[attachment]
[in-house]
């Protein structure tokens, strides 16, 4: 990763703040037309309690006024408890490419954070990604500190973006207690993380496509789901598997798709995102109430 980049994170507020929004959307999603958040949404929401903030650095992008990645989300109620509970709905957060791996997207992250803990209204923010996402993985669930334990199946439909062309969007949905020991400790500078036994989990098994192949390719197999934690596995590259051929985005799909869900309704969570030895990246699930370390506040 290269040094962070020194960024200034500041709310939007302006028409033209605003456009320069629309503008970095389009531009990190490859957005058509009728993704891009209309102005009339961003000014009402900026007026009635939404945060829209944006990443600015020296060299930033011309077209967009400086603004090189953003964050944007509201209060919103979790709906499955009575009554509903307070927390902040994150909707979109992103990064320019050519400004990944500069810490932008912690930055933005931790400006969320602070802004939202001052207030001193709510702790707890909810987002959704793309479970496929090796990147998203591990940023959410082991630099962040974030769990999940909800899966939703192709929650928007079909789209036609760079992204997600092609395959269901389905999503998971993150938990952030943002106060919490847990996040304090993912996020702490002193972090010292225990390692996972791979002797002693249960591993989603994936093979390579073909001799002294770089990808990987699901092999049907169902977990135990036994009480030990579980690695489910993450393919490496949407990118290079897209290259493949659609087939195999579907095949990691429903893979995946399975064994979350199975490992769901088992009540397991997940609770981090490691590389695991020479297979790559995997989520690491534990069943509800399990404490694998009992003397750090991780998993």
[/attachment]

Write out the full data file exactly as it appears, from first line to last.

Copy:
[in-house]
């Protein structure tokens, strides 16, 4: 990763703040037309309690006024408890490419954070990604500190973006207690993380496509789901598997798709995102109430 980049994170507020929004959307999603958040949404929401903030650095992008990645989300109620509970709905957060791996997207992250803990209204923010996402993985669930334990199946439909062309969007949905020991400790500078036994989990098994192949390719197999934690596995590259051929985005799909869900309704969570030895990246699930370390506040 290269040094962070020194960024200034500041709310939007302006028409033209605003456009320069629309503008970095389009531009990190490859957005058509009728993704891009209309102005009339961003000014009402900026007026009635939404945060829209944006990443600015020296060299930033011309077209967009400086603004090189953003964050944007509201209060919103979790709906499955009575009554509903307070927390902040994150909707979109992103990064320019050519400004990944500069810490932008912690930055933005931790400006969320602070802004939202001052207030001193709510702790707890909810987002959704793309479970496929090796990147998203591990940023959410082991630099962040974030769990999940909800899966939703192709929650928007079909789209036609760079992204997600092609395959269901389905999503998971993150938990952030943002106060919490847990996040304090993912996020702490002193972090010292225990390692996972791979002797002693249960591993989603994936093979390579073909001799002294770089990808990987699901092999049907169902977990135990036994009480030990579980690695489910993450393919490496949407990118290079897209290259493949659609087939195999579907095949990691429903893979995946399975064994979350199975490992769901088992009540397991997940609770981090490691590389695991020479297979790559995997989520690491534990069943509800399990404490694998009992003397750090991780998993």